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Food?More Dangerous Than Ever

Dangerous bacteria are becoming a bigger problem than ever as new germs arrive in imported products and microbes already here evolve into new forms. In a report for the Institute of Food Technologists, scientists report that the increasing use of manure as fertilizer poses the risk of spreading harmful bacteria to food, either by contaminating irrigation water or coming into direct contact with crops.

Manure harbors bacteria such as E. coli and salmonella and is used as a substitute for chemical fertilizer on both organic and conventional crops. In some countries, chicken manure is fed to farm-raised shrimp.

The report also says it is ?practically impossible? to keep hot dogs and other precooked meats free of Listeria monocytongenes because the bacterium is so common in the environment.

It raises concerns about the regulation of imported fruits and vegetables and potential new pathogens getting into the country. It happened before when the bacteria Cyclospora cayetanensis entered the United States through imported produce, and rare forms of salmonella also have been appearing in this country. ?Certainly, you can grow produce that is free of pathogens in developing countries. It?s just a matter of sanitary practices and the quality of water that is used for irrigation,? says Michael Doyle, a University of Georgia microbiologist.

The FDA inspects less than 2 percent of imported fruits and vegetables. Major supermarket chains, worried about new outbreaks of salmonella and other bacteria, have recently started requiring domestic and foreign produce suppliers to be inspected by private firms.

Doctors often treat patients for food poisoning without reporting the illnesses to public health authorities or ordering tests to determine the exact causes. This means that the FDA and food companies may not be aware of new pathogens or dangerous products.

Changes in how foods are processed, such as leaving out salt or replacing fats with gums, can lead to new safety problems by making food more hospitable to bacteria, or by causing the bacteria to evolve into hardier forms. At one point, yogurt manufacturers started replacing sugar with an artificial sweetener only to discover that led to the growth of the bacteria that causes botulism, which can be deadly. It turned out that the sugar had been removing water from the yogurt, making it difficult for the bacteria to grow. The yogurt was reformulated to eliminate the problem.

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Matt Markovich and Suzanne Brahm report on abcnews.com about the dangers of E. coli bacteria. In 1993, four children died after eating improperly prepared hamburgers from a Jack in the Box restaurant. Another child died in 1996 after drinking unpasteurized juice. Over the last 20 years, E. coli outbreaks have killed dozens of people and sickened thousands more.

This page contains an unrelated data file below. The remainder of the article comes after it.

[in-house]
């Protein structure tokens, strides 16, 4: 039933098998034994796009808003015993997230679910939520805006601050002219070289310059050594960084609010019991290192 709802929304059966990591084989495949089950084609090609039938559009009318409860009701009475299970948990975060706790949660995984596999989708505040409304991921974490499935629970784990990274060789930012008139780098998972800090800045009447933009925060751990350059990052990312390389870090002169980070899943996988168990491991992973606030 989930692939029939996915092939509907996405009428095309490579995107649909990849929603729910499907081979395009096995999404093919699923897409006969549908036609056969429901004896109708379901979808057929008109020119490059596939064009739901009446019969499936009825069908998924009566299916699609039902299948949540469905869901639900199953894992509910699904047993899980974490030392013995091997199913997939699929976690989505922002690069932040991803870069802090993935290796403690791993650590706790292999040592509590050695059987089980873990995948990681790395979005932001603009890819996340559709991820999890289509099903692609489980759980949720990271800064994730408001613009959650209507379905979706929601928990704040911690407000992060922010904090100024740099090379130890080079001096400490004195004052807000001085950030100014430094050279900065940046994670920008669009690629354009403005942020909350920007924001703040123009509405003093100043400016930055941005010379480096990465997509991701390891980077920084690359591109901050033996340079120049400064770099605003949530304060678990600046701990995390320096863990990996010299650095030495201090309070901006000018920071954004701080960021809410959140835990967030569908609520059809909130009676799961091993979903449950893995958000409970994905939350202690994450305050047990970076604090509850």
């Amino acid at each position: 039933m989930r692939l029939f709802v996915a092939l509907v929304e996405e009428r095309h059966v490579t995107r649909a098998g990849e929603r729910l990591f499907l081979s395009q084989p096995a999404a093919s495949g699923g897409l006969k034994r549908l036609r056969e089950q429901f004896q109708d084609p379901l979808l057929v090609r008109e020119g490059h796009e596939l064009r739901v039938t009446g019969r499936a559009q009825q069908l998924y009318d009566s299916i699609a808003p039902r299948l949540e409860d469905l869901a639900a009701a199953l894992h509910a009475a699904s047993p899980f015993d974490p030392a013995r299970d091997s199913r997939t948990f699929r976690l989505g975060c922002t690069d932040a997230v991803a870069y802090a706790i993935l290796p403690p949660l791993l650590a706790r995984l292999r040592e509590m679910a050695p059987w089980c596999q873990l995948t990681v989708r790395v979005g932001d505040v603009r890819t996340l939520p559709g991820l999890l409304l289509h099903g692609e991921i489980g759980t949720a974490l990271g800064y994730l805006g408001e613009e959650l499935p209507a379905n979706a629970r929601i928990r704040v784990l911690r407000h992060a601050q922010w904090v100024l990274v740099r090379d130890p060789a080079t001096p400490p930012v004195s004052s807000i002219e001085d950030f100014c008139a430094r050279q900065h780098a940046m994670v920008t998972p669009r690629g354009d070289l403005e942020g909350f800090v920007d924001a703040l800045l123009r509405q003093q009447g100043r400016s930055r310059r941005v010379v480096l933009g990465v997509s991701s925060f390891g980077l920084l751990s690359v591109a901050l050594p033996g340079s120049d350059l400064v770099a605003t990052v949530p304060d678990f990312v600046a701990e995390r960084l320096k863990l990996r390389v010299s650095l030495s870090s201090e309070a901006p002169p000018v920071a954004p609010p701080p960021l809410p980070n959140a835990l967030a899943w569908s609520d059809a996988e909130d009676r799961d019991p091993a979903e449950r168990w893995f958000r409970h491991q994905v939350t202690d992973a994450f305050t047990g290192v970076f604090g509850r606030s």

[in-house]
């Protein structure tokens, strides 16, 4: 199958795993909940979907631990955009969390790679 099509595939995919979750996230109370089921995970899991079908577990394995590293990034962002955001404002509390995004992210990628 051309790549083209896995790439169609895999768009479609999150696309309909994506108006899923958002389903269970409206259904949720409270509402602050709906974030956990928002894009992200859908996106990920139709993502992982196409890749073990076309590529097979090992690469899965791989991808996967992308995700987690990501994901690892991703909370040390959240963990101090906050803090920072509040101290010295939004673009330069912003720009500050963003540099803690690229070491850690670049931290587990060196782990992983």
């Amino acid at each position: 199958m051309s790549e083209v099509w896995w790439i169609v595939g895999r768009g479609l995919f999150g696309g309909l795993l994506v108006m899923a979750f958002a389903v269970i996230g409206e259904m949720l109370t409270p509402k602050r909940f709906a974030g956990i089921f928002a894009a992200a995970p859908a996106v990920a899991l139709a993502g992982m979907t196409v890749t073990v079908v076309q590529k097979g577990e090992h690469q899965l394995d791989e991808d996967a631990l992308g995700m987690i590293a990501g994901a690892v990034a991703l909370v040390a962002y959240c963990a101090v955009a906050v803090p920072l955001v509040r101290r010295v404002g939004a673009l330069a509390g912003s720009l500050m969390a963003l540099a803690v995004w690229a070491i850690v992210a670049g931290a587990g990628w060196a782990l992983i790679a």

In order to make their products safer for consumers, food companies have turned to a new technology called ?Fresher Under Pressure,? developed by high-pressure equipment maker Flow International, that washes food with extremely high pressure. The extreme pressure destroys the larger E coli bacteria, while smaller microorganisms important to taste and nutrition survive, so food still looks and tastes good after being pasteurized.

Moist foods like meats, vegetables, fruits, and shellfish can withstand the crushing effect of the pressurization process. The treatment will not work for dry foods, like cereals or breads, that contain air. If you place grape and a pingpong ball in a pressurized container, they react differently. The pingpong ball, which is filled with air, will collapse but the grape will come out looking completely normal. Other forms of pasteurization using heat or irradiation cause foods to lose flavor and nutritional value, and consumers are wary of irradiated foods. The only downside is that, right now, the pressure washing method is expensive.

If you want to know if the food you?re buying has been pasteurized by pressure, read the label. If it says ?Fresher by Pressure? the product has withstood pressures greater than the deepest ocean.

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A spice manufacturer claims that curry has healing powers. It has been known for centuries that many of the spices in curries combat infectious bugs and other ailments, according to Patak?s Indian Foods.

Researchers at the University of California at Los Angeles have discovered that one of these ingredients?turmeric?may slow down the progress of Alzheimer?s disease.The spice, which is found in many Indian dishes, halved the build up of knots in the brain that are linked to Alzheimer?s. This may help explain why rates of Alzheimer?s disease are much lower in India than they are in the West. Turmeric also fights off infection and helps break down toxins in the liver.

Cumin, a key ingredient in curry, soothes indigestion by working on enzymes in the stomach. Ginger improves circulation and alleviates indigestion. Cloves help to clear up cold sores and heal sore throats. Cardamom flushes out the kidneys and helps settle the stomach, coriander stimulates the digestive system, and chili provides three times the vitamin C than oranges.

Those dangerous meats and vegetables may be just fine when enjoyed in an Indian restaurant.

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